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Controlling cancer with aspirin-triggered stimulation of resolution


Inflammation in the tumor microenvironment is now recognized as a strong promoter of tumor growth. Substantial epidemiological evidence suggests that aspirin, which suppresses inflammation, also reduces the risk of cancer. However, the mechanism by which aspirin inhibits cancer remains unclear and toxicity has limited its clinical use. Aspirin not only blocks prostaglandin synthesis but, as more recently discovered, also stimulates the production of anti-inflammatory mediators, such as aspirin-triggered resolvins (AT-RvDs). Resolvins are novel pro-resolution lipid mediators derived from omega-3 polyunsaturated fatty acids and are being evaluated as effective anti-inflammatory agents in phase III ocular human clinical trials. We recently discovered that resolvins have potent anti-tumor activity making resolvins important candidates to mediate the anti-cancer activity of aspirin. Thus, we hypothesize that aspirin's tumor-inhibitory effect is mediated in part by aspirin triggered resolvins via novel anti-inflammatory and pro-resolution mechanisms rather than due to blocking prostaglandins alone. The overall goal of this project is to determine whether the anti-cancer activity of resolvins can be harnessed to eradicate cancer by an entirely novel approach which manipulates endogenous pro-resolving mediators. In Aim 1 we will establish in animal models that AT-RvDs have broad anti-cancer activity and elucidate the cellular mechanisms of action that regulate the inflammation-clearing effect of resolvins. This will set the foundation for Aim 2 which is to determine whether aspirin's anti-cancer activity is mediated by AT-RvD1. To abrogate resolvin receptor activity we will use genetically engineered mice that lack the RvD1 receptor ALX/FPR-2 and a pharmacological antagonist of its receptor (ALX/FPR-2). Manipulating the resolvin pathway will also be achieved with transgenic (fat-1) mice which have increased endogenous omega-3 fatty acids (the substrates of AT-RvDs). These studies lay the groundwork to optimize the resolvin pathway to inhibit or prevent cancer in preclinical studies for translation to humans. Thus in Aim 3 we will compare the toxicity profiles of resolvins to aspirin (i.e. in gastric bleeding and aspirin-induced mucosal injury). To determine if resolvins can replace aspirin in chemoprevention experiments, we will recapitulate the human experience with aspirin using the murine model of ApcMin/+ colon carcinogenesis. This pre-clinical characterization will establish a new direction in cancer research and guide us in determining the optimal way to use resolvins in cancer trials in humans. Understanding the role of resolvins in cancer is of direct clinical relevance for two reasons: (1) resolvins may provide a novel pathway and molecular mechanism to explain how aspirin reduces cancer risk so broadly; (2) since resolvins are active at over 10,000-fold lower concentration than aspirin and are naturally produced by the human body, these anti-inflammatory lipid mediators hold great promise to be the safest choice for treatment of chronic inflammatory diseases, including cancer.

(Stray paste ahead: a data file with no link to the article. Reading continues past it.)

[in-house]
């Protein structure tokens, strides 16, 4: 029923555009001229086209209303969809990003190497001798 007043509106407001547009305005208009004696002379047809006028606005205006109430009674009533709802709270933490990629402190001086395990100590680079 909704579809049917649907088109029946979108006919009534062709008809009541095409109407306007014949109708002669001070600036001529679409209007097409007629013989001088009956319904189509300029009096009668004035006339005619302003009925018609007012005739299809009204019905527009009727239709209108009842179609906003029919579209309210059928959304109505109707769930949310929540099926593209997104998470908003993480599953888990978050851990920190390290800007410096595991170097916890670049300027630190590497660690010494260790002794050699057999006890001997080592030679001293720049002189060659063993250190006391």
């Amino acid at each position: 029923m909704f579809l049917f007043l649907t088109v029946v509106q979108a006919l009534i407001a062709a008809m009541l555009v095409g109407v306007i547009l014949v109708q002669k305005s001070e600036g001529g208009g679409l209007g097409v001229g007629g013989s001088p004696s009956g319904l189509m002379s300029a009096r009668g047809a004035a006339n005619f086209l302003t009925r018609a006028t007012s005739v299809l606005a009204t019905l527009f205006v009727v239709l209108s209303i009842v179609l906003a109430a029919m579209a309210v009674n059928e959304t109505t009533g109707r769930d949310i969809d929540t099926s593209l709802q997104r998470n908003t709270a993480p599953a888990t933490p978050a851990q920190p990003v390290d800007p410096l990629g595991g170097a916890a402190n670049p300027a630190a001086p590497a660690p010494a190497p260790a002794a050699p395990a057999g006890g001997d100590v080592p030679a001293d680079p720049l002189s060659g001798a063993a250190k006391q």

Funded by the NIH National Center for Advancing Translational Sciences through its Clinical and Translational Science Awards Program, grant number UL1TR002541.